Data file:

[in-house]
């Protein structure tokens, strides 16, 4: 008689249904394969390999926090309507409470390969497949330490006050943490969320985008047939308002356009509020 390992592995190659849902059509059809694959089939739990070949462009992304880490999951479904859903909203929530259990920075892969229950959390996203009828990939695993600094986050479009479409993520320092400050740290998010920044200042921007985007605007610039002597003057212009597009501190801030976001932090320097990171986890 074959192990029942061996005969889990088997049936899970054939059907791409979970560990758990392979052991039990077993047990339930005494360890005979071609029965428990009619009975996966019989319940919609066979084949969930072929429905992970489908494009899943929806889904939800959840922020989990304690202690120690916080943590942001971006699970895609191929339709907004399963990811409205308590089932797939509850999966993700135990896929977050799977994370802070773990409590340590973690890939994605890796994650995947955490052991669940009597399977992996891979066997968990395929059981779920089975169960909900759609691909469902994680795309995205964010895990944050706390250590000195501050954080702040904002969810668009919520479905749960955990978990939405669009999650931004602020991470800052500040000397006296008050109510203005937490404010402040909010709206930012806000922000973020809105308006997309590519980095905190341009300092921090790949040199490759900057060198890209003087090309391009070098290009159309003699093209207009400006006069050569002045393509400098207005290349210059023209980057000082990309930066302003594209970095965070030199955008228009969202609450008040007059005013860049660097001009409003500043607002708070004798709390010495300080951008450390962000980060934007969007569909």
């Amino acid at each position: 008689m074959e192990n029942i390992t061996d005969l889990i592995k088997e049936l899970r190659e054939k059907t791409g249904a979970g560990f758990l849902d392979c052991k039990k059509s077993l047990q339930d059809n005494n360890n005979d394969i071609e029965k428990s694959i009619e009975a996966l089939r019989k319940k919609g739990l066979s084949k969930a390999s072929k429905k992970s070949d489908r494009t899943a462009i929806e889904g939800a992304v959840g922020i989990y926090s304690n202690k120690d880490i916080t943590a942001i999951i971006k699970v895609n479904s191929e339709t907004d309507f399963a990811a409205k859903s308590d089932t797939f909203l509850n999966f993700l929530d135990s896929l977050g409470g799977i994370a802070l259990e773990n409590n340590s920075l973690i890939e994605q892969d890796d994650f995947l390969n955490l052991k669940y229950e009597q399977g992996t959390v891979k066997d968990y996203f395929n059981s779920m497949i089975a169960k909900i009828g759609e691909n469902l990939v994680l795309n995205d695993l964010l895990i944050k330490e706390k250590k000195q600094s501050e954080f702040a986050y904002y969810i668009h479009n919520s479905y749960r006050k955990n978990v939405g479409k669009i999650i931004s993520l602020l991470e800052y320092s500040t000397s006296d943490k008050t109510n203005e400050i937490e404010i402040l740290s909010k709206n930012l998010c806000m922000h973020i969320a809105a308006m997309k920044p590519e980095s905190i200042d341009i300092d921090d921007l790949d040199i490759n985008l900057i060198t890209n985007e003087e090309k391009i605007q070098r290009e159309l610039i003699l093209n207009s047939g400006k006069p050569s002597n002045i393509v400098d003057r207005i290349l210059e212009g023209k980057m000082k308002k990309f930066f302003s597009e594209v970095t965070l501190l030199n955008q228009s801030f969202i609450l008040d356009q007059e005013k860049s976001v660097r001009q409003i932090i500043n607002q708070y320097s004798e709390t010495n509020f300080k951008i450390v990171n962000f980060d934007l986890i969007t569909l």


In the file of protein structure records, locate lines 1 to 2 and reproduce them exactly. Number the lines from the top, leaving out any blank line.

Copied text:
[in-house]
């Protein structure tokens, strides 16, 4: 008689249904394969390999926090309507409470390969497949330490006050943490969320985008047939308002356009509020 390992592995190659849902059509059809694959089939739990070949462009992304880490999951479904859903909203929530259990920075892969229950959390996203009828990939695993600094986050479009479409993520320092400050740290998010920044200042921007985007605007610039002597003057212009597009501190801030976001932090320097990171986890 074959192990029942061996005969889990088997049936899970054939059907791409979970560990758990392979052991039990077993047990339930005494360890005979071609029965428990009619009975996966019989319940919609066979084949969930072929429905992970489908494009899943929806889904939800959840922020989990304690202690120690916080943590942001971006699970895609191929339709907004399963990811409205308590089932797939509850999966993700135990896929977050799977994370802070773990409590340590973690890939994605890796994650995947955490052991669940009597399977992996891979066997968990395929059981779920089975169960909900759609691909469902994680795309995205964010895990944050706390250590000195501050954080702040904002969810668009919520479905749960955990978990939405669009999650931004602020991470800052500040000397006296008050109510203005937490404010402040909010709206930012806000922000973020809105308006997309590519980095905190341009300092921090790949040199490759900057060198890209003087090309391009070098290009159309003699093209207009400006006069050569002045393509400098207005290349210059023209980057000082990309930066302003594209970095965070030199955008228009969202609450008040007059005013860049660097001009409003500043607002708070004798709390010495300080951008450390962000980060934007969007569909």